Why the Faith Community?
Typically, those who participate in the activities of a faith community do so to better themselves and their community, and they have long-standing relationships with others who are like-minded. Active members of a faith community usually form a strong foundation that has stood the test of time and is community-based; their contacts and sphere of influence go far beyond the facility within which they meet. Tapping into these resources can be a great benefit in expanding a respite program.
While many people may feel sympathy for individuals who are less fortunate than they are, compassion implies much more than sympathy. It is sympathy combined with action, or as some have said, "come-passion," to come alongside with a passion. Often, members of faith communities have a desire to improve themselves, and for many that is done by helping others. A volunteer who truly wants to help is quite different from an employee just doing a job. People inspired to serve without personal gain are a very strong resource. For those in the faith community, it is their heart, not a paycheck, that often motivates them.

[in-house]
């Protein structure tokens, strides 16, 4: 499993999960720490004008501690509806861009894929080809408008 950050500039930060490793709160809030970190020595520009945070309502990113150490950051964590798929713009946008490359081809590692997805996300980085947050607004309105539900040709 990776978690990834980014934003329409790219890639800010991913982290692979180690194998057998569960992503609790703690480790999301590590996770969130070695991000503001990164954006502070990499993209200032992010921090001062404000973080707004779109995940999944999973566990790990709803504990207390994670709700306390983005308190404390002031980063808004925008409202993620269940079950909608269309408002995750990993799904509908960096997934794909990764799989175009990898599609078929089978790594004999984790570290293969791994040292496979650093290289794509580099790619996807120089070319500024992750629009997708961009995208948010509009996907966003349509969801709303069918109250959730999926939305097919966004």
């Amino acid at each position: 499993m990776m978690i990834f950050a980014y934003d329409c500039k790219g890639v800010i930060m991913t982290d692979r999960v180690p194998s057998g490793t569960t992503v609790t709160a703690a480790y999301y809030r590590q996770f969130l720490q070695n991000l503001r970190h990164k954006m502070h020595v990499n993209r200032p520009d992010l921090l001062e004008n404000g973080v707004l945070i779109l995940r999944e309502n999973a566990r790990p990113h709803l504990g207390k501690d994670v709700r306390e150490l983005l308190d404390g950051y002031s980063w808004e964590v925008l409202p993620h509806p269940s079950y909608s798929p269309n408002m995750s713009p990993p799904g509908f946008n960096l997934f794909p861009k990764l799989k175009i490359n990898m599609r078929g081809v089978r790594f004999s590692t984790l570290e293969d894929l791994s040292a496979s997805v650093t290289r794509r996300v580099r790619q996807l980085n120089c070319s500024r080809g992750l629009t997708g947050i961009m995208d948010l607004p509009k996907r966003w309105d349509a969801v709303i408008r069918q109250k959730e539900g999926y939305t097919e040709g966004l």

Most faith community programs or ministries are volunteer-based and volunteer-led, and, in many cases, these volunteers have a long history of working together on various other activities. This can help maintain a community-based focus. Young people have proven to be open and enthusiastic volunteers in respite programs, while mission groups or members with health or human service backgrounds are a tremendous resource as well.
Once volunteers are trained and providing respite, they often build lasting relationships with the families and individuals in their care. It is not uncommon for a volunteer to offer respite outside the scheduled respite program. Because families often develop close relationships with these volunteers, they may feel more comfortable using volunteer providers in other settings, especially in emergencies.
Although faith communities are focused around philosophical or theological beliefs, most are strongly rooted within their social community and therefore are a wealth of information and resources.
Family-driven respite programs or support groups can be and are strongly effective, but such programs can be endangered if there is a family crisis. For example, if a parent of a child with special needs develops and runs a program, one crisis within the family could force the parent to give up leadership of the program, which could cause the program to fold. Partnering with a faith community willing to help carry the administrative responsibilities can give a family-run respite program or support group the stability to survive even the roughest times.